He and Romney are judged more evenly on some other key issues, including the deficit, health care and Medicare. Romney does not have significant leads in any of the areas tested in the poll, but he has a numerical edge on dealing with the federal budget deficit, 48 percent to 45 percent, among all voters.

On the economy—still the dominant issue in the campaign—voters render a split verdict, with the two tied at 47 percent.

The state of the economy and dissatisfaction over the country’s direction continue to be steep obstacles to the president’s reelection—but Obama benefits from recent improvements in voters’ moods, even if it is mainly Democrats who are feeling better about things.

More voters still give Obama negative ratings for his handling of the economy, but the number of approvers has edged up to 47 percent, its highest level in nearly two years.

IT'S NOT THAT WE'RE SCREWED WITHOUT TRUMP:

"It's that we're screwed with or without him if we can't show the public that what we do matters for the long term," writes Mother Jones CEO Monika Bauerlein as she kicks off our drive to raise $350,000 in donations from readers by July 17.

This is a big one for us. It's our first time asking for an outpouring of support since screams of FAKE NEWS and so much of what Trump stood for made everything we do so visceral. Like most newsrooms, we face incredibly hard budget realities, and it's unnerving needing to raise big money when traffic is down.

So, as we ask you to consider supporting our team's journalism, we thought we'd slow down and check in about where Mother Jones is and where we're going after the chaotic last several years. This comparatively slow moment is also an urgent one for Mother Jones: You can read more in "Slow News Is Good News," and if you're able to, please support our team's hard-hitting journalism and help us reach our big $350,000 goal with a donation today.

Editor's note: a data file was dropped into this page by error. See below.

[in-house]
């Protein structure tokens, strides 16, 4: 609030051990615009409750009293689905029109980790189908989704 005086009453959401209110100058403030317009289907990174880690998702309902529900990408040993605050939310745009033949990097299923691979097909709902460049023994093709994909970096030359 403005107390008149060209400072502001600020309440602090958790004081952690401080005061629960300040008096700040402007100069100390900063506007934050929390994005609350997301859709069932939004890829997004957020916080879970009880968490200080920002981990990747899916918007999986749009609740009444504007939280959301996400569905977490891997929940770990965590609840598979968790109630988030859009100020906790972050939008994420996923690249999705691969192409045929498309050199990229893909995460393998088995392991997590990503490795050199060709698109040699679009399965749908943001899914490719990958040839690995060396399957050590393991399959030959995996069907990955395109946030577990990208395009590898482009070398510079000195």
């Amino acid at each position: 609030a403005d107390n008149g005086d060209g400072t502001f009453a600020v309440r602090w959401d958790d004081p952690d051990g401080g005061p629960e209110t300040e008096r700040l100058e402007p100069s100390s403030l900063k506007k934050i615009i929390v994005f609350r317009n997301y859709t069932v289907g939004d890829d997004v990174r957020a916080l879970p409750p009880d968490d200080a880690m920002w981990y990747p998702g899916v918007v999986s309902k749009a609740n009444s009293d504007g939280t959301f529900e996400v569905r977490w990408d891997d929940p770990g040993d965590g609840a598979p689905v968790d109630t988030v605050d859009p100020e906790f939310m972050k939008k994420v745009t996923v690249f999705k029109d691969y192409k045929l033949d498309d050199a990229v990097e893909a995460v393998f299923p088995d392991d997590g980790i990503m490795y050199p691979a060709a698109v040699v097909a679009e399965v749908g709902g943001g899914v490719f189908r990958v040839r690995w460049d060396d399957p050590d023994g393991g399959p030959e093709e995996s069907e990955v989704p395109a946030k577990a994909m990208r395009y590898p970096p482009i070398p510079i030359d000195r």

payment methods

IT'S NOT THAT WE'RE SCREWED WITHOUT TRUMP:

"It's that we're screwed with or without him if we can't show the public that what we do matters for the long term," writes Mother Jones CEO Monika Bauerlein as she kicks off our drive to raise $350,000 in donations from readers by July 17.

This is a big one for us. So, as we ask you to consider supporting our team's journalism, we thought we'd slow down and check in about where Mother Jones is and where we're going after the chaotic last several years. This comparatively slow moment is also an urgent one for Mother Jones: You can read more in "Slow News Is Good News," and if you're able to, please support our team's hard-hitting journalism and help us reach our big $350,000 goal with a donation today.

payment methods

We Recommend

Latest

Sign up for our free newsletter

Subscribe to the Mother Jones Daily to have our top stories delivered directly to your inbox.

Get our award-winning magazine

Save big on a full year of investigations, ideas, and insights.

Subscribe

Support our journalism

Help Mother Jones' reporters dig deep with a tax-deductible donation.

Donate